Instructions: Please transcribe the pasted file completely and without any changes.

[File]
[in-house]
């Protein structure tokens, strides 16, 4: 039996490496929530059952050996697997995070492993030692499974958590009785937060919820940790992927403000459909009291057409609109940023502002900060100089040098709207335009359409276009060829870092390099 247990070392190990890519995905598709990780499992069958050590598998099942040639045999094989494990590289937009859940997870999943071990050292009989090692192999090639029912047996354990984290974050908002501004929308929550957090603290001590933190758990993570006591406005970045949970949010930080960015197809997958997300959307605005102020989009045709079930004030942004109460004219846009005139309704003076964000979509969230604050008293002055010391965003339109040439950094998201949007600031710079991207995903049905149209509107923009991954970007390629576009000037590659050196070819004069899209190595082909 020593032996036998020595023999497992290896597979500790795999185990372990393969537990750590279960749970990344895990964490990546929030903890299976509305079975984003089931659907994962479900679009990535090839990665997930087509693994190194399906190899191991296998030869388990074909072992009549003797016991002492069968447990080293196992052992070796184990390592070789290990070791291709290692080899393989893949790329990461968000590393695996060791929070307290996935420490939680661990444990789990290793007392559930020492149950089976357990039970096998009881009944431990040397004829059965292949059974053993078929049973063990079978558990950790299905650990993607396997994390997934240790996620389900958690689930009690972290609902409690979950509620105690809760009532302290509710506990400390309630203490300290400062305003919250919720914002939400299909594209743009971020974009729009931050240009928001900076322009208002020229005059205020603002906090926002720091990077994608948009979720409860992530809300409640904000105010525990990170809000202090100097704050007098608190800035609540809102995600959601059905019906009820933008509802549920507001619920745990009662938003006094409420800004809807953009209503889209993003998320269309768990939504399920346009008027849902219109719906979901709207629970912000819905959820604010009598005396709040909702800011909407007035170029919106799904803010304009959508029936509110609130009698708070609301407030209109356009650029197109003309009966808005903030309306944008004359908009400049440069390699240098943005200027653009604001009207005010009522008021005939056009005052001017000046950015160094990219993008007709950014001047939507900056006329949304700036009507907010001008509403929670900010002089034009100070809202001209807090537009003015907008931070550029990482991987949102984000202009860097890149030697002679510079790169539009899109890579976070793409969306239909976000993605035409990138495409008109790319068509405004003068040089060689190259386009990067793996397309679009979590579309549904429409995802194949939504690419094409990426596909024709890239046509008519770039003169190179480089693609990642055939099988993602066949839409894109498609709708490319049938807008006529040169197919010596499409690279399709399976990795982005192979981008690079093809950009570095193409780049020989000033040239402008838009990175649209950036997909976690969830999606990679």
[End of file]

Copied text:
[in-house]
């Protein structure tokens, strides 16, 4: 039996490496929530059952050996697997995070492993030692499974958590009785937060919820940790992927403000459909009291057409609109940023502002900060100089040098709207335009359409276009060829870092390099 247990070392190990890519995905598709990780499992069958050590598998099942040639045999094989494990590289937009859940997870999943071990050292009989090692192999090639029912047996354990984290974050908002501004929308929550957090603290001590933190758990993570006591406005970045949970949010930080960015197809997958997300959307605005102020989009045709079930004030942004109460004219846009005139309704003076964000979509969230604050008293002055010391965003339109040439950094998201949007600031710079991207995903049905149209509107923009991954970007390629576009000037590659050196070819004069899209190595082909 020593032996036998020595023999497992290896597979500790795999185990372990393969537990750590279960749970990344895990964490990546929030903890299976509305079975984003089931659907994962479900679009990535090839990665997930087509693994190194399906190899191991296998030869388990074909072992009549003797016991002492069968447990080293196992052992070796184990390592070789290990070791291709290692080899393989893949790329990461968000590393695996060791929070307290996935420490939680661990444990789990290793007392559930020492149950089976357990039970096998009881009944431990040397004829059965292949059974053993078929049973063990079978558990950790299905650990993607396997994390997934240790996620389900958690689930009690972290609902409690979950509620105690809760009532302290509710506990400390309630203490300290400062305003919250919720914002939400299909594209743009971020974009729009931050240009928001900076322009208002020229005059205020603002906090926002720091990077994608948009979720409860992530809300409640904000105010525990990170809000202090100097704050007098608190800035609540809102995600959601059905019906009820933008509802549920507001619920745990009662938003006094409420800004809807953009209503889209993003998320269309768990939504399920346009008027849902219109719906979901709207629970912000819905959820604010009598005396709040909702800011909407007035170029919106799904803010304009959508029936509110609130009698708070609301407030209109356009650029197109003309009966808005903030309306944008004359908009400049440069390699240098943005200027653009604001009207005010009522008021005939056009005052001017000046950015160094990219993008007709950014001047939507900056006329949304700036009507907010001008509403929670900010002089034009100070809202001209807090537009003015907008931070550029990482991987949102984000202009860097890149030697002679510079790169539009899109890579976070793409969306239909976000993605035409990138495409008109790319068509405004003068040089060689190259386009990067793996397309679009979590579309549904429409995802194949939504690419094409990426596909024709890239046509008519770039003169190179480089693609990642055939099988993602066949839409894109498609709708490319049938807008006529040169197919010596499409690279399709399976990795982005192979981008690079093809950009570095193409780049020989000033040239402008838009990175649209950036997909976690969830999606990679």